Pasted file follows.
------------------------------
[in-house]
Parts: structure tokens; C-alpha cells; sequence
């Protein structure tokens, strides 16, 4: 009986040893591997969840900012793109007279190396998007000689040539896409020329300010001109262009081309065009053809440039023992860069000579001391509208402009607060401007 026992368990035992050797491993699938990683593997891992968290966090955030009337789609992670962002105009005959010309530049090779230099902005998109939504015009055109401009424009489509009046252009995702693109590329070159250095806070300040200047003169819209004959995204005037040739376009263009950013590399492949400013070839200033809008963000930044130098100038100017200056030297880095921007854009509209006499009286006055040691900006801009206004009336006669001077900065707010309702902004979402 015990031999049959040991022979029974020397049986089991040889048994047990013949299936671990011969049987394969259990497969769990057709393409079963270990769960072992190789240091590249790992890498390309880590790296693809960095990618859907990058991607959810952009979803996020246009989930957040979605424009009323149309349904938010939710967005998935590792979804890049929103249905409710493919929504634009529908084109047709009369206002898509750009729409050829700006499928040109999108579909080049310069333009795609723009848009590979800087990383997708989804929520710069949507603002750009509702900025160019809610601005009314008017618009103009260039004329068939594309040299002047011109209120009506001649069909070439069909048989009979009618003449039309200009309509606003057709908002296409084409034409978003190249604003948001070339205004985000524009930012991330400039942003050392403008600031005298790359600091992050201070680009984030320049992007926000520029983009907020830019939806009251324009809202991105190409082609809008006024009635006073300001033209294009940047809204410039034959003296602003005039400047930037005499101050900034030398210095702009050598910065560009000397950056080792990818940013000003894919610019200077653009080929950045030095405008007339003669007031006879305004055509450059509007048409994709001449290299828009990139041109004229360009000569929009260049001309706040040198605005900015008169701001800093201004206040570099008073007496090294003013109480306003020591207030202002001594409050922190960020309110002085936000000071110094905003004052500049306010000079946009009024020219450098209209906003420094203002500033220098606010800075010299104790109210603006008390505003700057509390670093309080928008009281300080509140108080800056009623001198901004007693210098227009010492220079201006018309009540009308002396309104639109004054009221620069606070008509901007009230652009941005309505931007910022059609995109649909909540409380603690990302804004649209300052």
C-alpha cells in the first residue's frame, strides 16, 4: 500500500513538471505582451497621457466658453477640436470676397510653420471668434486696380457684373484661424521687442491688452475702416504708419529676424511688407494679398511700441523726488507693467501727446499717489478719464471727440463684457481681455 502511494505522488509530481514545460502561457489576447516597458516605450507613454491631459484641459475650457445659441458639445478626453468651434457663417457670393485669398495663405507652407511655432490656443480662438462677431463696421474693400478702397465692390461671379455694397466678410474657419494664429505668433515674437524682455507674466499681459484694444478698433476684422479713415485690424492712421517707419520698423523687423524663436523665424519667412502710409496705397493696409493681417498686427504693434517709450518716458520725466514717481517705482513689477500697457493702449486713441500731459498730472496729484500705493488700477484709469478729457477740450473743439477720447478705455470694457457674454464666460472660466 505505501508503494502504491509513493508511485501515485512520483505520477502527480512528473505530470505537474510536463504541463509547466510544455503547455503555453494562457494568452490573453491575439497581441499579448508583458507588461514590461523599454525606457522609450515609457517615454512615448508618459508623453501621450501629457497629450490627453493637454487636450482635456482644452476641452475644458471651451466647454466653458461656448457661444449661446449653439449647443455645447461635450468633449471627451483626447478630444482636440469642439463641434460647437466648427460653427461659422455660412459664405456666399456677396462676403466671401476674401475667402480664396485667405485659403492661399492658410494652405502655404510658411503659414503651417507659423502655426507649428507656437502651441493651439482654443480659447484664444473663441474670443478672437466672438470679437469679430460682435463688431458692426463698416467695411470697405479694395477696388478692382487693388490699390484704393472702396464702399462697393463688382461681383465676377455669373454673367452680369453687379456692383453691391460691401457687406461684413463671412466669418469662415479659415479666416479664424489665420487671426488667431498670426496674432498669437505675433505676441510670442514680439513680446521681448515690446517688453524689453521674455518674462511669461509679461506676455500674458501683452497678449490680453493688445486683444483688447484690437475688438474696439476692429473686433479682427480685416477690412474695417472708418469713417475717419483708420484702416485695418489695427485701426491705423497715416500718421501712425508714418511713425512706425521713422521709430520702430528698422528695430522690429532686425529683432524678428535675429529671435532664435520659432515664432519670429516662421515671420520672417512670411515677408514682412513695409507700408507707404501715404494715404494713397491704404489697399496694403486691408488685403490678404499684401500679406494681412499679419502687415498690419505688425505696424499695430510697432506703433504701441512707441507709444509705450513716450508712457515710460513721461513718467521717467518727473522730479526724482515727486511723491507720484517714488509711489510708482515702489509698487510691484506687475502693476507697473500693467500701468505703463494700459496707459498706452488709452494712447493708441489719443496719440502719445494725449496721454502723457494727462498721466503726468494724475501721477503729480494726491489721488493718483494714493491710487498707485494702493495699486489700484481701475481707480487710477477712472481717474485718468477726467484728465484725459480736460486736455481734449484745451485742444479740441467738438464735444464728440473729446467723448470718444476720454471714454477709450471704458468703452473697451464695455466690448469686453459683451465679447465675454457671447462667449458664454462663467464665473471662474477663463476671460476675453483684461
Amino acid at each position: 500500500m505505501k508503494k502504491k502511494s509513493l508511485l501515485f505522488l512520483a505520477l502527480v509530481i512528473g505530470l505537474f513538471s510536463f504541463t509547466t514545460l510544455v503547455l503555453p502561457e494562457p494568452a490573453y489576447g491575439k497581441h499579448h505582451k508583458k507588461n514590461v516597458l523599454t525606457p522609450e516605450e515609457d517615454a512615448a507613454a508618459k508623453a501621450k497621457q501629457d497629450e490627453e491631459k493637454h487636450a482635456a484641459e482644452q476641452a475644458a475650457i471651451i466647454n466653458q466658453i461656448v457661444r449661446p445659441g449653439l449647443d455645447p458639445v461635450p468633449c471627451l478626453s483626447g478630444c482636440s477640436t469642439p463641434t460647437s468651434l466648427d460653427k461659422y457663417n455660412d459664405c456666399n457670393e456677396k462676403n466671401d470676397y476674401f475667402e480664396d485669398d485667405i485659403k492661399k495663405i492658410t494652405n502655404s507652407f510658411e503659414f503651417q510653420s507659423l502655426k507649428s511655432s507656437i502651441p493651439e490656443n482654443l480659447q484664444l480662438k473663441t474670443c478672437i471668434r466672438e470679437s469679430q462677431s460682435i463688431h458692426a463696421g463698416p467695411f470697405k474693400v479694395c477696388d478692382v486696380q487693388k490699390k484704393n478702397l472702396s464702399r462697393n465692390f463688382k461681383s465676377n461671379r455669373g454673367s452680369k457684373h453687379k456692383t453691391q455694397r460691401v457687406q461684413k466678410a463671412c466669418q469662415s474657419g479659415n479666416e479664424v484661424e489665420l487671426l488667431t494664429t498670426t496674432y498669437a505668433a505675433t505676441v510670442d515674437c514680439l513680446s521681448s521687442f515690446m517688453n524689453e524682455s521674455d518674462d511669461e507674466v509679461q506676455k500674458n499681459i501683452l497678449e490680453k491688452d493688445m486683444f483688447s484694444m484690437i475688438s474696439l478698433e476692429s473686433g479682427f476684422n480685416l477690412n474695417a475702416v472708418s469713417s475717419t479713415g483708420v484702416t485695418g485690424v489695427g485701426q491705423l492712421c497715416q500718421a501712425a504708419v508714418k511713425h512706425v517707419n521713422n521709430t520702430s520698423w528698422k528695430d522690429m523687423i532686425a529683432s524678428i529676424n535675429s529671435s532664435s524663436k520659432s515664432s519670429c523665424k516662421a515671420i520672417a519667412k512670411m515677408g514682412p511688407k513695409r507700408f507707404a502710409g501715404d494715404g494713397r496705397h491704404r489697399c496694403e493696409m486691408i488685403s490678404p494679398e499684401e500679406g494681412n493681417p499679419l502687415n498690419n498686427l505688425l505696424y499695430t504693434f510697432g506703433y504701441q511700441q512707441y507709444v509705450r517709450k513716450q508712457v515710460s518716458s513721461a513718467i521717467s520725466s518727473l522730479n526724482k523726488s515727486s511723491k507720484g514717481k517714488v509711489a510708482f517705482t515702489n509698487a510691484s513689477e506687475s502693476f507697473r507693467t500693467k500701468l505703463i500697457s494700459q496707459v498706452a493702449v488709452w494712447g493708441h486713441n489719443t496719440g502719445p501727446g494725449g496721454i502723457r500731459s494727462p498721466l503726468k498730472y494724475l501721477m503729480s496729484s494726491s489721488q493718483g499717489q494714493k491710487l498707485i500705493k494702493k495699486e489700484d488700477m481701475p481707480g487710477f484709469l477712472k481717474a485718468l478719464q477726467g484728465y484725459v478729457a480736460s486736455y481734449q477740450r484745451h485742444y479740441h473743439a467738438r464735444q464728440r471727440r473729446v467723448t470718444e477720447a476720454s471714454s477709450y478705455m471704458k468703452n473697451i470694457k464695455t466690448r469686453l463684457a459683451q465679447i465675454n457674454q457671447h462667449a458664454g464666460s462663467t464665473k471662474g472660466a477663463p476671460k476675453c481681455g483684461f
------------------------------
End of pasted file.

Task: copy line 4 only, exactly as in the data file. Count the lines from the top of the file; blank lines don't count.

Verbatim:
C-alpha cells in the first residue's frame, strides 16, 4: 500500500513538471505582451497621457466658453477640436470676397510653420471668434486696380457684373484661424521687442491688452475702416504708419529676424511688407494679398511700441523726488507693467501727446499717489478719464471727440463684457481681455 502511494505522488509530481514545460502561457489576447516597458516605450507613454491631459484641459475650457445659441458639445478626453468651434457663417457670393485669398495663405507652407511655432490656443480662438462677431463696421474693400478702397465692390461671379455694397466678410474657419494664429505668433515674437524682455507674466499681459484694444478698433476684422479713415485690424492712421517707419520698423523687423524663436523665424519667412502710409496705397493696409493681417498686427504693434517709450518716458520725466514717481517705482513689477500697457493702449486713441500731459498730472496729484500705493488700477484709469478729457477740450473743439477720447478705455470694457457674454464666460472660466 505505501508503494502504491509513493508511485501515485512520483505520477502527480512528473505530470505537474510536463504541463509547466510544455503547455503555453494562457494568452490573453491575439497581441499579448508583458507588461514590461523599454525606457522609450515609457517615454512615448508618459508623453501621450501629457497629450490627453493637454487636450482635456482644452476641452475644458471651451466647454466653458461656448457661444449661446449653439449647443455645447461635450468633449471627451483626447478630444482636440469642439463641434460647437466648427460653427461659422455660412459664405456666399456677396462676403466671401476674401475667402480664396485667405485659403492661399492658410494652405502655404510658411503659414503651417507659423502655426507649428507656437502651441493651439482654443480659447484664444473663441474670443478672437466672438470679437469679430460682435463688431458692426463698416467695411470697405479694395477696388478692382487693388490699390484704393472702396464702399462697393463688382461681383465676377455669373454673367452680369453687379456692383453691391460691401457687406461684413463671412466669418469662415479659415479666416479664424489665420487671426488667431498670426496674432498669437505675433505676441510670442514680439513680446521681448515690446517688453524689453521674455518674462511669461509679461506676455500674458501683452497678449490680453493688445486683444483688447484690437475688438474696439476692429473686433479682427480685416477690412474695417472708418469713417475717419483708420484702416485695418489695427485701426491705423497715416500718421501712425508714418511713425512706425521713422521709430520702430528698422528695430522690429532686425529683432524678428535675429529671435532664435520659432515664432519670429516662421515671420520672417512670411515677408514682412513695409507700408507707404501715404494715404494713397491704404489697399496694403486691408488685403490678404499684401500679406494681412499679419502687415498690419505688425505696424499695430510697432506703433504701441512707441507709444509705450513716450508712457515710460513721461513718467521717467518727473522730479526724482515727486511723491507720484517714488509711489510708482515702489509698487510691484506687475502693476507697473500693467500701468505703463494700459496707459498706452488709452494712447493708441489719443496719440502719445494725449496721454502723457494727462498721466503726468494724475501721477503729480494726491489721488493718483494714493491710487498707485494702493495699486489700484481701475481707480487710477477712472481717474485718468477726467484728465484725459480736460486736455481734449484745451485742444479740441467738438464735444464728440473729446467723448470718444476720454471714454477709450471704458468703452473697451464695455466690448469686453459683451465679447465675454457671447462667449458664454462663467464665473471662474477663463476671460476675453483684461